Tuesday, September 29, 2009

Tropical exile

I don't like being rushed and I don't like being late, which puts me in the category of being up late nights or very early mornings or rushing when I need to slow down and take my time. That's the way it is these days. Just when I think I have things under control and have a little time for reading, I end up falling asleep -- even with really good books. Not good when I am reading a book that begs to be savored slowly and rolled around the senses and mind to get every bit of literary juice. Oh, well, now that the rush is over and I have a few minutes . . .

For some reason, John has been on my mind the past few days. John was a strange man with horn-rimmed glasses, a crew cut, loose bowling shirts (without the team name) and a penchant for decimating chicken bones for cartilage and marrow. He lived in Colon in a palatial apartment filled with neat stacks of newspapers and magazines that lined narrow aisles down which he scuttled. Although his hair and eyes were dark, his skin was almost colorless, pasty white like a cockroach deprived of sun and light. He reminded me of a cockroach, all dry rustling and skittering feet between his stacks of newspapers and magazines. He was also quite smart, although there was some talk that he had been exiled to Panama because his mother, a high-powered executive at Revlon Cosmetics, was embarrassed by him.

As a child he fascinated me even as he repulsed my mother and he fascinates me still. I've imagined all kinds of stories with him as villain and hero, an unlikely hero to be sure, with his dry cockroach rustlings and quiet encyclopedic intelligence, and I've imagined all kinds of reasons for his exile, things that never occurred to me as a child in 1963. He was unusual and very different from the rest of the crowd of adults that converged on our fourplex on stilts at the edge of the jungle.

Although he's been on my mind, and I'm not certain why, I couldn't remember his last name. His face and mannerism and presence are indelibly etched deeply in my memories, but not his last name, so I called Mom to ask her. She said she didn't remember and then, miraculously, "John Kane. Kane was his last name. I don't know how I remembered his name." She remembered because he gave her the creeps and even now she shudders when she says his name and evokes his memory like a hideous demon from the depths of some infernal hell. The moment I said, "chicken bones," she knew who I meant.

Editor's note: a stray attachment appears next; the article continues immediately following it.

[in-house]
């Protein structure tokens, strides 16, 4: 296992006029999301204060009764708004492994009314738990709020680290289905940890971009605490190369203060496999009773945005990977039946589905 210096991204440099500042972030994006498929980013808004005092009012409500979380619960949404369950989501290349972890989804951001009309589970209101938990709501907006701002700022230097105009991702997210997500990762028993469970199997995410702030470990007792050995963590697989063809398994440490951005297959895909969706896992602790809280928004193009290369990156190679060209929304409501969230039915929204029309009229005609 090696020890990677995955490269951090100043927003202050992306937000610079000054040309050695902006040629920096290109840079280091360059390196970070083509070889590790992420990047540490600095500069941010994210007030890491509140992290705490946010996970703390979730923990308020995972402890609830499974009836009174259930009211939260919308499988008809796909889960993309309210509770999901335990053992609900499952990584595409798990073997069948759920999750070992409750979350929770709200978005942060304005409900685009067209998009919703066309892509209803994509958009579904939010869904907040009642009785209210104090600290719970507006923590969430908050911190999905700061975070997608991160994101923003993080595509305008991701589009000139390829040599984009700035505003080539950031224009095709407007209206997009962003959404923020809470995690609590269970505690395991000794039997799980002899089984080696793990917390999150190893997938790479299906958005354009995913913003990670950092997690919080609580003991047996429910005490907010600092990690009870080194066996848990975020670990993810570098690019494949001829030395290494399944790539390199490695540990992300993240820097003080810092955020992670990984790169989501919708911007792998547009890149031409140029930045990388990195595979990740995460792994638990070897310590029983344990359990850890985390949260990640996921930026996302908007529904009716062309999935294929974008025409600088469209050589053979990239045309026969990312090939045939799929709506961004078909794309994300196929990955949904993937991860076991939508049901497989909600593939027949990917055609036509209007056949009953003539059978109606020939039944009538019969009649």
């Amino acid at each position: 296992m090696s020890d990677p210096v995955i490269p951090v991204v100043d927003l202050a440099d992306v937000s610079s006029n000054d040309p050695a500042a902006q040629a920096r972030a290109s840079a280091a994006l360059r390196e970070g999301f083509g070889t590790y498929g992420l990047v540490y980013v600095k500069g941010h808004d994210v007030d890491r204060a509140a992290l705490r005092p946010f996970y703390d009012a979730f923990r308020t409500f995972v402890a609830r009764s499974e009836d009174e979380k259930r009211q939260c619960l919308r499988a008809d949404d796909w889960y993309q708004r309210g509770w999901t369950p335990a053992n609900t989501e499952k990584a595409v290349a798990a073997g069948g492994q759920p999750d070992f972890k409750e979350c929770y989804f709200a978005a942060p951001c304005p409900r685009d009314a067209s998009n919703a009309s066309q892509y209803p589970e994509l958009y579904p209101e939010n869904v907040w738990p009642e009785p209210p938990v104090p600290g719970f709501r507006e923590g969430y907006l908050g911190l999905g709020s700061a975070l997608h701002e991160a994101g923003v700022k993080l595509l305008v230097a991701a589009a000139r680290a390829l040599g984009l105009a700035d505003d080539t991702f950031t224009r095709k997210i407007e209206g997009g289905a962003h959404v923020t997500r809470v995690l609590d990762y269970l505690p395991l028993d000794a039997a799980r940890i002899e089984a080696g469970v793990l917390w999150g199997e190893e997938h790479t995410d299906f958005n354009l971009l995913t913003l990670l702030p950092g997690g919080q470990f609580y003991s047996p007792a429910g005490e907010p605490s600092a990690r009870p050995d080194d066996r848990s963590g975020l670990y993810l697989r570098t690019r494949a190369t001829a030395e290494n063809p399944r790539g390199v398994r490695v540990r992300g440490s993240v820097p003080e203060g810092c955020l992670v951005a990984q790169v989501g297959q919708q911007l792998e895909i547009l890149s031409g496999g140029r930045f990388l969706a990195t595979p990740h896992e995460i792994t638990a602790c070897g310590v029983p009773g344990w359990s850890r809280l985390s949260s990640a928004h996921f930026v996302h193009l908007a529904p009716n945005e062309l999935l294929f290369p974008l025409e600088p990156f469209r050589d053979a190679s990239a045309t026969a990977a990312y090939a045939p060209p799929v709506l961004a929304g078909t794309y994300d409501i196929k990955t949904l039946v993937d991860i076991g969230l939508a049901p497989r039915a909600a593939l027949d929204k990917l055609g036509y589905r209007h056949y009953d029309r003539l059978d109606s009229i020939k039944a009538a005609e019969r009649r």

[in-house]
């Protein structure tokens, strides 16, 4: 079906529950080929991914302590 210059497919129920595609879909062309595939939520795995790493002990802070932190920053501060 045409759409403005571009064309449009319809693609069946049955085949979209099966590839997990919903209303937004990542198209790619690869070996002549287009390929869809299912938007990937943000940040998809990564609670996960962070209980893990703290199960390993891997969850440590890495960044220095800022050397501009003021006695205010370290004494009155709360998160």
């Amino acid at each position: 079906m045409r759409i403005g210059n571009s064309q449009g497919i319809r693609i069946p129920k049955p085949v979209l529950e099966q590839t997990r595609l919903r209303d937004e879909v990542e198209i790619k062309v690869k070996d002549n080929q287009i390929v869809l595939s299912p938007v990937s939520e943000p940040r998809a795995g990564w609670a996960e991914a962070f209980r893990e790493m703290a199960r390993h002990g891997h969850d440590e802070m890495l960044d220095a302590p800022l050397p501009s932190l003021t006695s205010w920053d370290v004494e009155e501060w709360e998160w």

John Kane. Or maybe it's John Cain. I wonder if there was an Abel he slew back in the States and that's why he was exiled from high society and his mother's fashionable digs. She certainly wouldn't have tolerated his newspapers or magazines or his dry rustling skitter across the expensive carpets and important Italian tiles of her New York apartment or her estate in the country surrounded by wrought iron gates and guarded by men in blue collared uniforms hiding like Jacks in the box in their guard shacks outside the spiked gates. In the South, an embarrassing or eccentric relative is a sign of old money and interest, but in the North, such a relative was exiled to some poor South or Central American country where they could live in some luxury at very little expense to the family, an aberration consigned to tropical oblivion.

I've often wondered if John Kane still lives in the palatial apartment down the street from the Molotov cocktail singed Masonic Temple where my father went once a week to practice arcane rituals. That's where he met John Kane, the only man among their friends who wasn't in the Army and didn't live on base. And I wonder where John's mark of Kane would be found.

It wasn't on the high pale escarpment of his forehead or on the dark brushy plateau of his crew cut. The precipice of his nose was jutted out between the black horn-rimmed frame of his glasses in sharp relief to his smooth white cheeks where not even the shadow of a beard lurked beneath the skin of his cheeks or chin and his eyes, although stark black balls that hid the wide abyss of the pupils, were arresting, but not marked in any unusual way. Beneath the loose cotton shirts of sober color, hints of once hard muscle brushed briefly against the smooth, ironed cloth in sharp contrast to the mystery his sharply creased charcoal trousers concealed. Pasty white arms devoid of hair and thin in comparison to the solid bulk of his chest and shoulders ended in decisive and strong hands used with delicacy and grace, perhaps the hands of a one-time dancer, the nails buffed to a high gloss and his cuticles immaculate. His clothes were of good quality, but I never understood his fondness for canvas mesh shoes with gum soles, unless they gave him purchase on the marble tiles that comprised the floor of his apartment as he scurried from one towering pile of information to the next.

I imagine that when computers became household items his newspaper and magazine edifices were exchanged for desks and serried rows of computers, cursors blinking heartbeats of information waiting to be consumed the way John Kane consumed chicken bones, until even the inside of the bones were sucked clean of marrow.

It's funny, but I can't remember how John Kane smelled or if he had a smell. His apartment smelled of dust and paper and tropical breezes that fingered through the shuttered windows. Even now, he fascinates me and probably always will, the strangely intelligent and quiet albino cockroach rustling dryly among his stacks of words and pictures and ideas far from the glittering social whirl of New York and Chicago and the wealth compound of his mother's cosmetics empire, a tropical exile.

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